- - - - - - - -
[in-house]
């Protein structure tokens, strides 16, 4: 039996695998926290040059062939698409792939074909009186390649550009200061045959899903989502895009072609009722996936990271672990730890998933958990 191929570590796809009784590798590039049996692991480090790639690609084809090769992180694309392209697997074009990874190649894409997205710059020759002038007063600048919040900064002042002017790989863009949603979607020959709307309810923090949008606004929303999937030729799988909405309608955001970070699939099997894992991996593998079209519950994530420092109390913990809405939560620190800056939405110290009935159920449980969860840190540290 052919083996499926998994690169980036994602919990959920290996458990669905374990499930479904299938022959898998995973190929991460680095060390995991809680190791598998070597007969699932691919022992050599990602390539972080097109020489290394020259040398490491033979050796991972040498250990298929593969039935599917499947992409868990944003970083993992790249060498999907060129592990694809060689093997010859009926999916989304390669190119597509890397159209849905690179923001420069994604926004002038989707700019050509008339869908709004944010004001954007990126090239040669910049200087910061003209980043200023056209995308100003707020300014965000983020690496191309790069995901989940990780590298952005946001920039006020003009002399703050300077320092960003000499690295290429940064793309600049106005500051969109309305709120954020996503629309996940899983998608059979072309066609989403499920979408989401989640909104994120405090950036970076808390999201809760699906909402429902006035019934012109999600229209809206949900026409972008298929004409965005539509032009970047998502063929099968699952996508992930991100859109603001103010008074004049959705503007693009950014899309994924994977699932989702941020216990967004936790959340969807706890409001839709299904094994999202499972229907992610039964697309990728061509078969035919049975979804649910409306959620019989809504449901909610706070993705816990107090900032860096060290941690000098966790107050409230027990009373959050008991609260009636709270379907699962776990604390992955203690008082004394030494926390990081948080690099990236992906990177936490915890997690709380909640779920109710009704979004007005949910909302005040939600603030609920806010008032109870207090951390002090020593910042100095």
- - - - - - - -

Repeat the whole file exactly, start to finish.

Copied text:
[in-house]
């Protein structure tokens, strides 16, 4: 039996695998926290040059062939698409792939074909009186390649550009200061045959899903989502895009072609009722996936990271672990730890998933958990 191929570590796809009784590798590039049996692991480090790639690609084809090769992180694309392209697997074009990874190649894409997205710059020759002038007063600048919040900064002042002017790989863009949603979607020959709307309810923090949008606004929303999937030729799988909405309608955001970070699939099997894992991996593998079209519950994530420092109390913990809405939560620190800056939405110290009935159920449980969860840190540290 052919083996499926998994690169980036994602919990959920290996458990669905374990499930479904299938022959898998995973190929991460680095060390995991809680190791598998070597007969699932691919022992050599990602390539972080097109020489290394020259040398490491033979050796991972040498250990298929593969039935599917499947992409868990944003970083993992790249060498999907060129592990694809060689093997010859009926999916989304390669190119597509890397159209849905690179923001420069994604926004002038989707700019050509008339869908709004944010004001954007990126090239040669910049200087910061003209980043200023056209995308100003707020300014965000983020690496191309790069995901989940990780590298952005946001920039006020003009002399703050300077320092960003000499690295290429940064793309600049106005500051969109309305709120954020996503629309996940899983998608059979072309066609989403499920979408989401989640909104994120405090950036970076808390999201809760699906909402429902006035019934012109999600229209809206949900026409972008298929004409965005539509032009970047998502063929099968699952996508992930991100859109603001103010008074004049959705503007693009950014899309994924994977699932989702941020216990967004936790959340969807706890409001839709299904094994999202499972229907992610039964697309990728061509078969035919049975979804649910409306959620019989809504449901909610706070993705816990107090900032860096060290941690000098966790107050409230027990009373959050008991609260009636709270379907699962776990604390992955203690008082004394030494926390990081948080690099990236992906990177936490915890997690709380909640779920109710009704979004007005949910909302005040939600603030609920806010008032109870207090951390002090020593910042100095």